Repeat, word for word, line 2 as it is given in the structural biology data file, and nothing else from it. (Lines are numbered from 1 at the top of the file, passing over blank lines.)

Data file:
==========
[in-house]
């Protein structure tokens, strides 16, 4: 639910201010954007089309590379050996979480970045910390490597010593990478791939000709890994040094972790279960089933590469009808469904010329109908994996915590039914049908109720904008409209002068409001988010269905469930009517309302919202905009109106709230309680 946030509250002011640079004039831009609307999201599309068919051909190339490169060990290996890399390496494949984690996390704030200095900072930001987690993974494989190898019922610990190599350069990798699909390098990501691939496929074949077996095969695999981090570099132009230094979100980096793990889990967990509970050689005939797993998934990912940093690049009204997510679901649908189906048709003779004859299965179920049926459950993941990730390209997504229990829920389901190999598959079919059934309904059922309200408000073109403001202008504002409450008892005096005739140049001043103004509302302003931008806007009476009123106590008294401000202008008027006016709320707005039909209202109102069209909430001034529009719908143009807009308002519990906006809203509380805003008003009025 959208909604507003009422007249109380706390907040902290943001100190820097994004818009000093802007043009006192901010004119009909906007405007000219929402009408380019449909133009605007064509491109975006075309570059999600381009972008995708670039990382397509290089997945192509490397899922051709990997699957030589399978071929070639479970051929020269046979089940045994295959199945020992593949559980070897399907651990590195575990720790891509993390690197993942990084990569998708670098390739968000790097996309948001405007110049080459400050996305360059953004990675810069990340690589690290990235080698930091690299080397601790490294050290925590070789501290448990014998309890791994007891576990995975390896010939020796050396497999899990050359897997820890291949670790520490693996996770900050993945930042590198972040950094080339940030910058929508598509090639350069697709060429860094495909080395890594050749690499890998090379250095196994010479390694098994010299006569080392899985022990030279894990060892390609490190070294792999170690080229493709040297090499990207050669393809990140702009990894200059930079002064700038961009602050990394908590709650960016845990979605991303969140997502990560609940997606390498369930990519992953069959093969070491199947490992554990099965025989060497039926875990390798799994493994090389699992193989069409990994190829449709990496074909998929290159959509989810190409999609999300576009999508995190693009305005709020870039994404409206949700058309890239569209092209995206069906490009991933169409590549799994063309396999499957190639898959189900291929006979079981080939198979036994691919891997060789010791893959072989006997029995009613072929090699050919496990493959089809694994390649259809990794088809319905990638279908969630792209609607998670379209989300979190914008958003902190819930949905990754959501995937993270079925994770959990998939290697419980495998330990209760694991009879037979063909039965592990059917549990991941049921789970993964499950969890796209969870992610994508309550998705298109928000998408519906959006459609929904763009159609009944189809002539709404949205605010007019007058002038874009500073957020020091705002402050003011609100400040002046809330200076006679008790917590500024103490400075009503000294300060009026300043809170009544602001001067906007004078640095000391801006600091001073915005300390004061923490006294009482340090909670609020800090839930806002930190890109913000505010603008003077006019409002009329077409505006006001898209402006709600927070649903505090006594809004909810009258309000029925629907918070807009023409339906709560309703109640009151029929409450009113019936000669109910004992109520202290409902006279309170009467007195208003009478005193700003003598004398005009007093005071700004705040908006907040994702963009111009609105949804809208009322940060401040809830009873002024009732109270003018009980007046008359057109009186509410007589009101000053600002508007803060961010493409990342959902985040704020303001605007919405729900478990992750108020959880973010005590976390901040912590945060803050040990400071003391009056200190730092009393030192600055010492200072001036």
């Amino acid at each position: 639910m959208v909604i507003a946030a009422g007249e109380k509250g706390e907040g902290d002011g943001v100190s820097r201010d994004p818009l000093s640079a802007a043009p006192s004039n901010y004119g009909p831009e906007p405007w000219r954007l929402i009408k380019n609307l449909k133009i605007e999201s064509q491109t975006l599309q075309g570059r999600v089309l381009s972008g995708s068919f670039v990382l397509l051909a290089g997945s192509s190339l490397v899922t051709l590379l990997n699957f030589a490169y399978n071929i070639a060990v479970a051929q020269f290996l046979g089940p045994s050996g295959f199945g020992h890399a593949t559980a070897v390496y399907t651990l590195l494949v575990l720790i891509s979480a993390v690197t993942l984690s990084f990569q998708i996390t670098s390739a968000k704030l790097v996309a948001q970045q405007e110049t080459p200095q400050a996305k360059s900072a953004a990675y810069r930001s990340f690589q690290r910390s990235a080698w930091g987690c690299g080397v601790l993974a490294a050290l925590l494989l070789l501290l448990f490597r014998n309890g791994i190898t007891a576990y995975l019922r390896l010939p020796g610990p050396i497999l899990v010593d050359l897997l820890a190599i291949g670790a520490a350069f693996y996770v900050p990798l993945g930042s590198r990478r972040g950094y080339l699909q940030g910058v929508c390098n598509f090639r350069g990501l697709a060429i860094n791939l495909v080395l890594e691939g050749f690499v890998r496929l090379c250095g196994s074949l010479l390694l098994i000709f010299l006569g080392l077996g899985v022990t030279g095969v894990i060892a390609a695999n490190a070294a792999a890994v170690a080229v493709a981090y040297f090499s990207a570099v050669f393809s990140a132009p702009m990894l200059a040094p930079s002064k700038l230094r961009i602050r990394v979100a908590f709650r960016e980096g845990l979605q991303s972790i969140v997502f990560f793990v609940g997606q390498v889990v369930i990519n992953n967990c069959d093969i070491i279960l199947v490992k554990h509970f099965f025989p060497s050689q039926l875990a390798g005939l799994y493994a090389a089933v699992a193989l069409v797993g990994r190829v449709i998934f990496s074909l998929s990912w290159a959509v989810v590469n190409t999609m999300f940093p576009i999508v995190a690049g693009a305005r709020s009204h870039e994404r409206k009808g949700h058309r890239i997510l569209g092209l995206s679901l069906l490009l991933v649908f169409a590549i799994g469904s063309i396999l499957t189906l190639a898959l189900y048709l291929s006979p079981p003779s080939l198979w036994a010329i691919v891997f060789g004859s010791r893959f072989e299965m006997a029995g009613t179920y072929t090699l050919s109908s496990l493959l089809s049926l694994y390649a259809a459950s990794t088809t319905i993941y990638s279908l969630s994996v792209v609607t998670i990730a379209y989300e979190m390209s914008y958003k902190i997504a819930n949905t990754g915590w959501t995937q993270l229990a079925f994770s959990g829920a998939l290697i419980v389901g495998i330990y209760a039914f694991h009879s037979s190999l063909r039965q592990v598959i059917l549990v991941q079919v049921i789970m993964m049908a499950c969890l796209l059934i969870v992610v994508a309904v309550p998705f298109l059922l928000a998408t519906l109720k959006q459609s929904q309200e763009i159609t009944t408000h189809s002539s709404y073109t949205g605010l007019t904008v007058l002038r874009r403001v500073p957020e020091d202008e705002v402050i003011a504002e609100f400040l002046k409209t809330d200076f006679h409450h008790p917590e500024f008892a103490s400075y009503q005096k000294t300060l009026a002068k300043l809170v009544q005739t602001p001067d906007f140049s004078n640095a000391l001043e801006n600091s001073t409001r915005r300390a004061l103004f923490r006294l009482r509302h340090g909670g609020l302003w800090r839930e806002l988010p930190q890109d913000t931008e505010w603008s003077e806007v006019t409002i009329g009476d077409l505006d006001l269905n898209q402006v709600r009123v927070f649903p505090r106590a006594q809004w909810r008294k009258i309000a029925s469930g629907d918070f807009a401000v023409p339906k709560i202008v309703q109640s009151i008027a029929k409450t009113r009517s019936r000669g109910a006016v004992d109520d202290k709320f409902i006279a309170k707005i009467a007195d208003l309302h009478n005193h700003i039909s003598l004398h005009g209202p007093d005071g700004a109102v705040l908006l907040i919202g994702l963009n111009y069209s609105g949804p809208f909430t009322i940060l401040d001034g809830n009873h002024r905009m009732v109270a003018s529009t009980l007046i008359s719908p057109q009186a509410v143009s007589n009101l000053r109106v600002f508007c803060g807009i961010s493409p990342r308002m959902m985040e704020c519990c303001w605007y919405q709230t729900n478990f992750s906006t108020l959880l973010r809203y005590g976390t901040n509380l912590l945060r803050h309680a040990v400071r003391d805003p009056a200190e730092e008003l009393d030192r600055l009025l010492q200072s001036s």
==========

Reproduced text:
């Protein structure tokens, strides 16, 4: 639910201010954007089309590379050996979480970045910390490597010593990478791939000709890994040094972790279960089933590469009808469904010329109908994996915590039914049908109720904008409209002068409001988010269905469930009517309302919202905009109106709230309680 946030509250002011640079004039831009609307999201599309068919051909190339490169060990290996890399390496494949984690996390704030200095900072930001987690993974494989190898019922610990190599350069990798699909390098990501691939496929074949077996095969695999981090570099132009230094979100980096793990889990967990509970050689005939797993998934990912940093690049009204997510679901649908189906048709003779004859299965179920049926459950993941990730390209997504229990829920389901190999598959079919059934309904059922309200408000073109403001202008504002409450008892005096005739140049001043103004509302302003931008806007009476009123106590008294401000202008008027006016709320707005039909209202109102069209909430001034529009719908143009807009308002519990906006809203509380805003008003009025 959208909604507003009422007249109380706390907040902290943001100190820097994004818009000093802007043009006192901010004119009909906007405007000219929402009408380019449909133009605007064509491109975006075309570059999600381009972008995708670039990382397509290089997945192509490397899922051709990997699957030589399978071929070639479970051929020269046979089940045994295959199945020992593949559980070897399907651990590195575990720790891509993390690197993942990084990569998708670098390739968000790097996309948001405007110049080459400050996305360059953004990675810069990340690589690290990235080698930091690299080397601790490294050290925590070789501290448990014998309890791994007891576990995975390896010939020796050396497999899990050359897997820890291949670790520490693996996770900050993945930042590198972040950094080339940030910058929508598509090639350069697709060429860094495909080395890594050749690499890998090379250095196994010479390694098994010299006569080392899985022990030279894990060892390609490190070294792999170690080229493709040297090499990207050669393809990140702009990894200059930079002064700038961009602050990394908590709650960016845990979605991303969140997502990560609940997606390498369930990519992953069959093969070491199947490992554990099965025989060497039926875990390798799994493994090389699992193989069409990994190829449709990496074909998929290159959509989810190409999609999300576009999508995190693009305005709020870039994404409206949700058309890239569209092209995206069906490009991933169409590549799994063309396999499957190639898959189900291929006979079981080939198979036994691919891997060789010791893959072989006997029995009613072929090699050919496990493959089809694994390649259809990794088809319905990638279908969630792209609607998670379209989300979190914008958003902190819930949905990754959501995937993270079925994770959990998939290697419980495998330990209760694991009879037979063909039965592990059917549990991941049921789970993964499950969890796209969870992610994508309550998705298109928000998408519906959006459609929904763009159609009944189809002539709404949205605010007019007058002038874009500073957020020091705002402050003011609100400040002046809330200076006679008790917590500024103490400075009503000294300060009026300043809170009544602001001067906007004078640095000391801006600091001073915005300390004061923490006294009482340090909670609020800090839930806002930190890109913000505010603008003077006019409002009329077409505006006001898209402006709600927070649903505090006594809004909810009258309000029925629907918070807009023409339906709560309703109640009151029929409450009113019936000669109910004992109520202290409902006279309170009467007195208003009478005193700003003598004398005009007093005071700004705040908006907040994702963009111009609105949804809208009322940060401040809830009873002024009732109270003018009980007046008359057109009186509410007589009101000053600002508007803060961010493409990342959902985040704020303001605007919405729900478990992750108020959880973010005590976390901040912590945060803050040990400071003391009056200190730092009393030192600055010492200072001036």